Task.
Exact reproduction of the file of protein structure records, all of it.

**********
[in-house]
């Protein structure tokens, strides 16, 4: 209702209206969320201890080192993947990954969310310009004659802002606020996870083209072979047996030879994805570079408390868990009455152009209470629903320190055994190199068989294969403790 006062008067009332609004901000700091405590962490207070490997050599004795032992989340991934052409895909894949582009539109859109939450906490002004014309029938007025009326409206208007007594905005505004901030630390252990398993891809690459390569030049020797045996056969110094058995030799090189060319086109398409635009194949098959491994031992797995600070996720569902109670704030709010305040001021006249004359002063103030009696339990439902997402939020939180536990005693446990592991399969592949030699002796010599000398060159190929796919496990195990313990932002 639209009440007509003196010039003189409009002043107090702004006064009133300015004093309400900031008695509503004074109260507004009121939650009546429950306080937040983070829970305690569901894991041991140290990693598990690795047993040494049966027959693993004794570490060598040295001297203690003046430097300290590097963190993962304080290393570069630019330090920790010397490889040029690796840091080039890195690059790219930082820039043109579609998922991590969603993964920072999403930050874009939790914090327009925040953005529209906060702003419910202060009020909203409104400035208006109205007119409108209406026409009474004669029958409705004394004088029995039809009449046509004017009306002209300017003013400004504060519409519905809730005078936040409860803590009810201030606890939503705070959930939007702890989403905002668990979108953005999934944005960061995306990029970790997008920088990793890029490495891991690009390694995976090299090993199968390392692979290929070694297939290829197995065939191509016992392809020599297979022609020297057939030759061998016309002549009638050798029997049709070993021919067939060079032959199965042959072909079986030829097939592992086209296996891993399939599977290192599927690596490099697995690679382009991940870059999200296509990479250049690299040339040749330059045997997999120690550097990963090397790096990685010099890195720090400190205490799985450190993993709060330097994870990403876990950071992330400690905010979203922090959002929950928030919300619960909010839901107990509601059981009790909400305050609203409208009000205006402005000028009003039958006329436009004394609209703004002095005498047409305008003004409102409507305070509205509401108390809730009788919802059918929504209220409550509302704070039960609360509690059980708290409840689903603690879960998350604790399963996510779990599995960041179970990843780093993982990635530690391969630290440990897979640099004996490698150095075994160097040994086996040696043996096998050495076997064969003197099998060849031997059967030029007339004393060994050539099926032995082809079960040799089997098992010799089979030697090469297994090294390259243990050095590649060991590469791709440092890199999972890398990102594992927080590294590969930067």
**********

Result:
[in-house]
């Protein structure tokens, strides 16, 4: 209702209206969320201890080192993947990954969310310009004659802002606020996870083209072979047996030879994805570079408390868990009455152009209470629903320190055994190199068989294969403790 006062008067009332609004901000700091405590962490207070490997050599004795032992989340991934052409895909894949582009539109859109939450906490002004014309029938007025009326409206208007007594905005505004901030630390252990398993891809690459390569030049020797045996056969110094058995030799090189060319086109398409635009194949098959491994031992797995600070996720569902109670704030709010305040001021006249004359002063103030009696339990439902997402939020939180536990005693446990592991399969592949030699002796010599000398060159190929796919496990195990313990932002 639209009440007509003196010039003189409009002043107090702004006064009133300015004093309400900031008695509503004074109260507004009121939650009546429950306080937040983070829970305690569901894991041991140290990693598990690795047993040494049966027959693993004794570490060598040295001297203690003046430097300290590097963190993962304080290393570069630019330090920790010397490889040029690796840091080039890195690059790219930082820039043109579609998922991590969603993964920072999403930050874009939790914090327009925040953005529209906060702003419910202060009020909203409104400035208006109205007119409108209406026409009474004669029958409705004394004088029995039809009449046509004017009306002209300017003013400004504060519409519905809730005078936040409860803590009810201030606890939503705070959930939007702890989403905002668990979108953005999934944005960061995306990029970790997008920088990793890029490495891991690009390694995976090299090993199968390392692979290929070694297939290829197995065939191509016992392809020599297979022609020297057939030759061998016309002549009638050798029997049709070993021919067939060079032959199965042959072909079986030829097939592992086209296996891993399939599977290192599927690596490099697995690679382009991940870059999200296509990479250049690299040339040749330059045997997999120690550097990963090397790096990685010099890195720090400190205490799985450190993993709060330097994870990403876990950071992330400690905010979203922090959002929950928030919300619960909010839901107990509601059981009790909400305050609203409208009000205006402005000028009003039958006329436009004394609209703004002095005498047409305008003004409102409507305070509205509401108390809730009788919802059918929504209220409550509302704070039960609360509690059980708290409840689903603690879960998350604790399963996510779990599995960041179970990843780093993982990635530690391969630290440990897979640099004996490698150095075994160097040994086996040696043996096998050495076997064969003197099998060849031997059967030029007339004393060994050539099926032995082809079960040799089997098992010799089979030697090469297994090294390259243990050095590649060991590469791709440092890199999972890398990102594992927080590294590969930067």